Glee on Stage: Even Better than on TV?

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Lea Michele and Cory Monteith from the cast of Glee perform at Radio City Music Hall on May 28, 2010 in New York City

Glee, I sometimes feel, is the old cadre's ultimate revenge on the younger generation: a hit TV show about a high school where the coolest kids love Broadway show tunes. The theory is bolstered by the first few minutes of the Glee stage show, just now concluding a four-city tour with a weekend at Radio City Music Hall in New York City. The show opens with Lea Michele, who plays bossy diva Rachel, sashaying down the aisle belting out Streisand's "Don't Rain on My Parade." And 6,000 14-year-old girls go wild.

I exaggerate a little. They're not all 14-year-old girls. (I was there, for one.) But even the non-Gleeks in the crowd (well, that would include me as well) can share the excitement. The Glee stage show is a lot of fun.

It's little more than a concert highlight reel of musical numbers from the past season, featuring the entire cast, backed by rock-arena pyrotechnics, but none of the sometimes cloying storylines. There's a Madonna number and a Lady Gaga number. Kevin McHale, as wheelchair-bound Arty, sings "Dancing With Myself," and Chris Colfer, as gay icon Kurt, teams with Michele on "Defying Gravity." We get a singalong to Neil Diamond's "Sweet Caroline," trampoline choreography to Van Halen's "Jump" and a load of upbeat pop anthems like "Don't Stop Believin'" and "True Colors."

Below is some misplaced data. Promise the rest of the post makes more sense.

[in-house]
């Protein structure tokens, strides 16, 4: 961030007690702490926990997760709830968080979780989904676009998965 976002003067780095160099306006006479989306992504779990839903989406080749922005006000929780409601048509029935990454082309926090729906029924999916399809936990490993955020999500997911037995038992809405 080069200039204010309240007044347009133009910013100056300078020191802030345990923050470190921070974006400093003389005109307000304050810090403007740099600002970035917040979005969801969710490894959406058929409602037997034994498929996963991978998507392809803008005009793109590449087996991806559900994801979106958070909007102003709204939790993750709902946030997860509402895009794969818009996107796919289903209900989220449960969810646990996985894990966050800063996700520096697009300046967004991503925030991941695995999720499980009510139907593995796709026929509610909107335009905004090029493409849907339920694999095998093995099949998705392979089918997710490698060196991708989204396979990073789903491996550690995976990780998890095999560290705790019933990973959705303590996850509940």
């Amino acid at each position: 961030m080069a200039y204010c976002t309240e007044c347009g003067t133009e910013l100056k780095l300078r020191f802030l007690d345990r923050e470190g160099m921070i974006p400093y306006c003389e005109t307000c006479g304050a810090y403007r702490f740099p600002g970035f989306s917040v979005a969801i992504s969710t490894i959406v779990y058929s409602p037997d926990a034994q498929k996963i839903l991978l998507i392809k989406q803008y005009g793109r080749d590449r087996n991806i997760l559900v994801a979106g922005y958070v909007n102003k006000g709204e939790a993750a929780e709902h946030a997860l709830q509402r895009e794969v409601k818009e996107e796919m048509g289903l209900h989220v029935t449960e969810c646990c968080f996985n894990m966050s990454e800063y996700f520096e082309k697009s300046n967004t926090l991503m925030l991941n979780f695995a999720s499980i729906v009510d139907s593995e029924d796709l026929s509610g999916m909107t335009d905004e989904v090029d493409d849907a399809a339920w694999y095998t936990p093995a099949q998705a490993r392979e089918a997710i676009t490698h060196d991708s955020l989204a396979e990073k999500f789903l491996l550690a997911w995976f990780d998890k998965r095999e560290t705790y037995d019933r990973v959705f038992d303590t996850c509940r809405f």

The show's two warring teachers, Matthew Morrison as the Glee Club's mentor and Jane Lynch as his Glee-hating nemesis, are present mostly on video — and then, near the end, in a brief onstage appearance that gets the loudest cheers of the evening. "Why are you still here?" demands Lynch, who had some of her cheerleaders pass out barf bags in the audience beforehand.

In fact, Glee may actually play better onstage than it does on TV. For one thing, there's none of the haphazard editing that too often wreaks havoc with the musical numbers on the home screen. For another, the super-amplified sound system muddies the voices just enough that almost everyone sounds at least passable, and in some cases (like Michele's) pretty terrific.

Most of all, Glee onstage is a testament to the commercial savvy of what may be the most ingenious marketing engine in the history of television. There's a 20-minute opening act, followed by a 35-minute intermission, giving fans plenty of time to gobble up merchandise in the lobby that includes a $20 souvenir program that doesn't even tell you who directed the show.

Whoever it was — good job.

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